"I would love to face Cliff," Kinsler said. "It would be a great challenge. We'd have a couple of smiles and get after it. He comes at you with his fastball. That's the kind of pitcher I love to face."
The Rangers still would rather have Lee on their side. But that possibility came to an end on Monday when Lee agreed to a five-year contract with the Phillies, turning down a bigger offer from the Rangers in the process.
"I think he made a decision for himself and his family," Rangers manager Ron Washington said. "I'm proud of the way we stepped up and did what we could to try and bring him back. But he made a decision.
"Now we have to focus on what we can do to make ourselves better. If we had brought him back, it would have made us better. We're going to miss him but life goes on. Baseball doesn't stop and the Texas Rangers don't stop."
Washington said he did not speak to Lee during the process that began right after the World Series when he became a free agent.
"I couldn't have persuaded him," Washington said.
His teammates did. Pitcher Tommy Hunter went hunting with him.
"He actually told me, 'Put yourself in my shoes, what would you do,'" Hunter said. "I told him, 'If I were in your shoes, I would buy Tommy Hunter a Bentley.' He said, 'I'm not going to buy you a Bentley.'
"He's a class act. He took care of the younger players...taking us out to dinner. He's a leader, he's an athlete, he's pretty good at what he does...and he just got paid."
Lee agreed to a five-year contract worth $120 million with an option for a sixth season with the Phillies. The Rangers' final offer was a six-year, $138 million contract with an option for a seventh season. Lee took less money to go back to the Phillies.
"I'm just excited the Rangers gave it everything they had to make it happen," outfielder Josh Hamilton said. "They were right there at the end. It was a personal decision for Cliff. We hate to lose him but we'll be all right. He helped us tremendously to get us where we are but we were having a great year when he got there."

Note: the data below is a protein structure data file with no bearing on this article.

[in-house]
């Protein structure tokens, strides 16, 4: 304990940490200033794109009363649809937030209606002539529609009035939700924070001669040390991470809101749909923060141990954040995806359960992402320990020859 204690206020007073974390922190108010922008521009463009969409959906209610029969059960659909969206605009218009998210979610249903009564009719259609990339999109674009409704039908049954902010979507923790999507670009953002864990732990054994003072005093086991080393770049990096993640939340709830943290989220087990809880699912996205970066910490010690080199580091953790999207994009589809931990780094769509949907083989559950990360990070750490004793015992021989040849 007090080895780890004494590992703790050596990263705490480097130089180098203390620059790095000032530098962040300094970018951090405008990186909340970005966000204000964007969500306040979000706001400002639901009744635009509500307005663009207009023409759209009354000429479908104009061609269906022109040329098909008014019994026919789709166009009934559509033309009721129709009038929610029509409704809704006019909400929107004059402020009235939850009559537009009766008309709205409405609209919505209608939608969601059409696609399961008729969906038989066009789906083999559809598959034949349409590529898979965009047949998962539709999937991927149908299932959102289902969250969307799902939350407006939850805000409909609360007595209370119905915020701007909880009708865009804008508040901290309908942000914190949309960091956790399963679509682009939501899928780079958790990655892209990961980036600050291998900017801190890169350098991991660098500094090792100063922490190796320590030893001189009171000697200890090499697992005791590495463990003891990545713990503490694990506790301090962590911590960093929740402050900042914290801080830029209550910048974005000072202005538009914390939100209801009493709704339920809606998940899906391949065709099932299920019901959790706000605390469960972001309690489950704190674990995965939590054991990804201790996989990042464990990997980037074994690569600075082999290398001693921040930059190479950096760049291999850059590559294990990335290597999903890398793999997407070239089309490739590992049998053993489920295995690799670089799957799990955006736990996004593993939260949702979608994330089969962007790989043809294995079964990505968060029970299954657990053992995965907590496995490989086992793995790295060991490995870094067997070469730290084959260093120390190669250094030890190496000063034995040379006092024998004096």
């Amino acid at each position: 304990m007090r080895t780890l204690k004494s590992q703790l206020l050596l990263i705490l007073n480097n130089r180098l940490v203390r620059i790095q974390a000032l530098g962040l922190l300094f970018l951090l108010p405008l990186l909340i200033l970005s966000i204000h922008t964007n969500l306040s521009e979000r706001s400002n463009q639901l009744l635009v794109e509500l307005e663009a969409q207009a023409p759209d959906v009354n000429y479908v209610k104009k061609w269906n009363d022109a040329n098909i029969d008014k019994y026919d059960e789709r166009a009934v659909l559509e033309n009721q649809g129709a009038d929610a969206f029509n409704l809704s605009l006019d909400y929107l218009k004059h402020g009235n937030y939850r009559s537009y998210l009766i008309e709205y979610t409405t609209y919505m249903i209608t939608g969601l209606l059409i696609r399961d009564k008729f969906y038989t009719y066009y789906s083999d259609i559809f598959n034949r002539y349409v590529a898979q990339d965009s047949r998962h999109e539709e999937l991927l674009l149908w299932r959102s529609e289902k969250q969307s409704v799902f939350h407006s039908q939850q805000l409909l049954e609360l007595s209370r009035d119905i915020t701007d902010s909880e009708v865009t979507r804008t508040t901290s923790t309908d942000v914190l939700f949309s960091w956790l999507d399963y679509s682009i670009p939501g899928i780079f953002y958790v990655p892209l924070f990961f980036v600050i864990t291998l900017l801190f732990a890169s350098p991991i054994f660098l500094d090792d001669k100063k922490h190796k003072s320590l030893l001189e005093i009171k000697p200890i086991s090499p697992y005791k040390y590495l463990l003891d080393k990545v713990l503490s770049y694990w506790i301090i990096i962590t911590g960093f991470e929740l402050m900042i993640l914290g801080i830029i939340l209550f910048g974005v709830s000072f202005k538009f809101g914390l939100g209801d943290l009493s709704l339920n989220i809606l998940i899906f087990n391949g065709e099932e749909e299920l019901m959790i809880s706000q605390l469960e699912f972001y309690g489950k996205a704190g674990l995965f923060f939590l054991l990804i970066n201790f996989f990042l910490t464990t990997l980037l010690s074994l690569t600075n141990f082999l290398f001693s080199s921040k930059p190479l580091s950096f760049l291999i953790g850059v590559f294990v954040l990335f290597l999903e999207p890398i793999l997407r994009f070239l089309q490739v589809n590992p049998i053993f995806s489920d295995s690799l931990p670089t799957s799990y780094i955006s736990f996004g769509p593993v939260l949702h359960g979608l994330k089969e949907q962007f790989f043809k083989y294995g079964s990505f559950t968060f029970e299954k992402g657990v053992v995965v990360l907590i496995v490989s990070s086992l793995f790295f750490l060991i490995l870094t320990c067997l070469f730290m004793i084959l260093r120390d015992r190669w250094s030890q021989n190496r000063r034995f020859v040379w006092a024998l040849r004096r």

Said pitcher Derek Holland, "I'm happy for him. He made the decision on what he wanted to do. It would be nice for him to be here but we've got to move on and get ready for the season."
The Rangers acquired Lee from the Mariners on July 9. He was 4-5 with a 3.98 ERA in 15 starts for the Rangers, then won two games against the Rays in the American League Division Series and one against the Yankees in the AL Championship Series. The Rangers advanced to the World Series for the first time in franchise history before losing to the Giants in five games.
"With him compared to without him is a big difference," Kinsler said. "But we have a lot of young players who are capable of filling that spot. A lot of those young players have to grow up quickly. The offseason is not over but right now we have some young guys who are capable of filling that spot."
The Rangers will continue to look for starting pitching as the offseason progresses.
"Starting pitching is always a top priority, especially if you want to be defending champions," Washington said. "We have some depth and we have until April to do what we can do. I'm optimistic. [General manager] Jon Daniels and his group always comes through and I expect them to come through again."
One possibility to replace Lee would be to move closer Neftali Feliz to the rotation. Alexi Ogando is another possibility. But Washington is reluctant to do that, especially with Feliz.
"I'd rather have Feliz get me three outs at the end of the game," Washington said. "I think that will be a last resort. We already have plans to stretch them out in Spring Training but I trust Jon Daniels to find something to help us out. If that's necessary, it's nice to have that depth. But if it's not a necessity, I'd rather keep them where they are."